Forgotten Children: Poverty in the United States
Although millions of children in developing nations
need help, there are many children and families living in poverty right here in
the United States. Despite being one of the world's wealthiest countries, income
disparity, lingering unemployment and a range of other challenges make life
increasingly difficult for many children. ChildFund is active
around the world, and we also work in the U.S. to provide a better quality of
life to children in some of the poorest communities the nation.
A Serious Problem
The United States is
considered a world leader in many areas. However, recent research suggests that
the problem of child poverty is one of the most urgent challenges facing the
nation. According to UNICEF's Report
Card 10 study, the U.S. ranked second-to-last in terms of relative child
poverty (living in a household that makes less than 50 percent of the national
median income), faring only slightly better than Romania. Additionally, the U.S.
has the worst poverty gap of any developed nation included in the study. The
poverty gap refers to the disparity between the country's official poverty line
and the median family income of individuals living below this line.
In its report, UNICEF
compiled data on children who are deprived of at least two of the 14 factors
deemed normal and essential for children living in economically developed
nations. Items in this list include three nutritious meals a day, some new
clothing, outdoor leisure equipment and age-appropriate books.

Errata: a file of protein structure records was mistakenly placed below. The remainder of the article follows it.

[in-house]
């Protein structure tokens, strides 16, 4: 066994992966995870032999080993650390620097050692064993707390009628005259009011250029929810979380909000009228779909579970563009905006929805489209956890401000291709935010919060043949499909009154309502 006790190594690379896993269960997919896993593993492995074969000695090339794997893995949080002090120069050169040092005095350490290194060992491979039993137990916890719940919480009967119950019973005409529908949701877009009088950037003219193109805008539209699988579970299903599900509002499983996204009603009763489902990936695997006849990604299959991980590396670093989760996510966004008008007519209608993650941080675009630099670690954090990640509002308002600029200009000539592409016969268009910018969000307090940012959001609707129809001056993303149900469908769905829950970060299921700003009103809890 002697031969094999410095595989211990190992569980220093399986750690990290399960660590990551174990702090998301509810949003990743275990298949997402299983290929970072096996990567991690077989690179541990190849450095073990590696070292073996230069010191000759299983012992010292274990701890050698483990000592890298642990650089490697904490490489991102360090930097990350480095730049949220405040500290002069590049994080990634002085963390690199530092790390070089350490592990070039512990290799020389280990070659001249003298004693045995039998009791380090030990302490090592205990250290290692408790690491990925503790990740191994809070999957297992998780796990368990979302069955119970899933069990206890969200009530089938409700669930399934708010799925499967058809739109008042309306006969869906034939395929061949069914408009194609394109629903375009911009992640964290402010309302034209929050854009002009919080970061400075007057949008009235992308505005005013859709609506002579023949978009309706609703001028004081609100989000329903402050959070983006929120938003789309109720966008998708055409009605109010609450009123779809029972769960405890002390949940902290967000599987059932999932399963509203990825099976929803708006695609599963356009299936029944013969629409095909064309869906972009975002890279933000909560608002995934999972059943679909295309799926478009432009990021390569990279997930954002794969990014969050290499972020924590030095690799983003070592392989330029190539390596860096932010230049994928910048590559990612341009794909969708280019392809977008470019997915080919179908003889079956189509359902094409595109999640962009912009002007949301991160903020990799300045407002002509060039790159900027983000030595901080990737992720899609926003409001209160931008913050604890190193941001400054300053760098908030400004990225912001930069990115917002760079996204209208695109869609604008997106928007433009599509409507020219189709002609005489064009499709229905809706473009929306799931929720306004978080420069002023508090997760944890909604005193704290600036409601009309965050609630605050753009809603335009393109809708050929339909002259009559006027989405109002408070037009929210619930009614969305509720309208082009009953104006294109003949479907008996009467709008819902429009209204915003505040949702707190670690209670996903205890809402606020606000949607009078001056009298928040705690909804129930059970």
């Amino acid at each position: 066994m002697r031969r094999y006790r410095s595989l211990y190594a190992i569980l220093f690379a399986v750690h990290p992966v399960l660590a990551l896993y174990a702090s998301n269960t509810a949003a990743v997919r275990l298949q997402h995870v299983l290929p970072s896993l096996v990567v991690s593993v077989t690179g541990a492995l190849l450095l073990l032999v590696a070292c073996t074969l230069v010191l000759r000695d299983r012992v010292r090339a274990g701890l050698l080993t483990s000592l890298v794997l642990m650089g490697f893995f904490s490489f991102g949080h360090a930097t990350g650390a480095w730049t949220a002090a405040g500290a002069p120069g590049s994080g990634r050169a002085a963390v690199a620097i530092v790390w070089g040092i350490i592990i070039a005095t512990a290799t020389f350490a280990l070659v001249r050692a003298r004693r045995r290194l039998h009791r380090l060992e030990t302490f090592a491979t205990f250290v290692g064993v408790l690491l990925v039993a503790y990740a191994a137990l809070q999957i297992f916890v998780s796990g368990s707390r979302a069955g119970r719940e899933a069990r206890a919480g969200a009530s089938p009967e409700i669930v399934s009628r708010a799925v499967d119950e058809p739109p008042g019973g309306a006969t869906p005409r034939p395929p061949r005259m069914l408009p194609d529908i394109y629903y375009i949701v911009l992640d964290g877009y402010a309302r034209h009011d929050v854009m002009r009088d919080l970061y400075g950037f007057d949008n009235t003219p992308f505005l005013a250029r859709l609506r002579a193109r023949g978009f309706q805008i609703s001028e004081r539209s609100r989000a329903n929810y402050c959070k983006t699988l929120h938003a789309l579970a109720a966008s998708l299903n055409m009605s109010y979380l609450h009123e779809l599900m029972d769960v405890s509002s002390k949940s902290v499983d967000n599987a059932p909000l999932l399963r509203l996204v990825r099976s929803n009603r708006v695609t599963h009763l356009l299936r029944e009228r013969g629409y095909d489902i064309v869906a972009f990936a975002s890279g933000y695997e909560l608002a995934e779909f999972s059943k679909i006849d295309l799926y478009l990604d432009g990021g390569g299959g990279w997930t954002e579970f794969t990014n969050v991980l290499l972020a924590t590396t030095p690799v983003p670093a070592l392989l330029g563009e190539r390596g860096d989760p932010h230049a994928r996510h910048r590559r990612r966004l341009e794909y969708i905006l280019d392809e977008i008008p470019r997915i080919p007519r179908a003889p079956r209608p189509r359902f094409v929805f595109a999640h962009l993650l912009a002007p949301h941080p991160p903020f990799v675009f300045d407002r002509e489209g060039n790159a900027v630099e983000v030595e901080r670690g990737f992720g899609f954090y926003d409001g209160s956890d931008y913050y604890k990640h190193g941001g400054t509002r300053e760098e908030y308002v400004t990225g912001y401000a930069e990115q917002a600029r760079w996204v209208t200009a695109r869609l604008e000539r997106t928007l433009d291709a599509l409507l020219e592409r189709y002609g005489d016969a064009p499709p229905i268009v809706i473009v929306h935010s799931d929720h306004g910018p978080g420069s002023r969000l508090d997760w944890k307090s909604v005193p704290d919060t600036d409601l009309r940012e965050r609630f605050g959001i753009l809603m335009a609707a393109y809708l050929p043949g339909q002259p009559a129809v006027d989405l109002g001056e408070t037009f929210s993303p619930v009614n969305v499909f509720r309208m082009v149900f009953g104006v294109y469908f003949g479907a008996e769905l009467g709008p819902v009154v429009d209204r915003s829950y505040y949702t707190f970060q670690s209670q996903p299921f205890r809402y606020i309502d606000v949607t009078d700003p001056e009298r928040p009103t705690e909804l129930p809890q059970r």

Experts believe that
much more can be done to fight child poverty in the U.S. and that both the
federal government and individual states must take greater action to address
this urgent problem.
"Among rich countries,
the U.S. is exceptional," Sheldon Danziger, director of the National Poverty
Center at the University of Michigan, told The
Huffington Post in 2012. "We are exceptional in our tolerance of poverty.
Basically, other countries do more. They tend to have minimum wages that are
higher than ours. The children would be covered universally by health insurance.
Other countries provide more child care."
Offering Hope to Children in Need
ChildFund has worked in
the United States since 1952 and remains committed to making a difference in
several regions. Although children of every ethnicity are subject to poverty,
Native American, African American and Hispanic children are at particular risk.
For this reason, ChildFund focuses its operations in the U.S. on communities in
Dakota, South Dakota, Oklahoma, Mississippi and Texas, as these states have
large minority populations.
Poverty is a complex
problem, and a one-size-fits-all approach may not always prove effective. As
such, ChildFund works closely with regional and community organizations in these
states to ensure that the most urgent needs of children are being met in each
area. As with our programs in developing nations, ChildFund places great
emphasis on early childhood development, particularly initiatives that help
children develop cognitively, emotionally, socially and physically. We also
encourage families to continue cultural traditions through arts and crafts and
Thanks to the generosity
and support of our donors, we have been able to make a difference and effect
real change in the lives of thousands of children, but there is still an urgent
need in many communities. To help ChildFund provide for vulnerable children in
the United States, please consider sponsoring
a child. For just $35 per month, you can ensure that children have
preventive health care, mentoring and educational opportunities that will enable
them to mature into healthy, happy and productive members of society.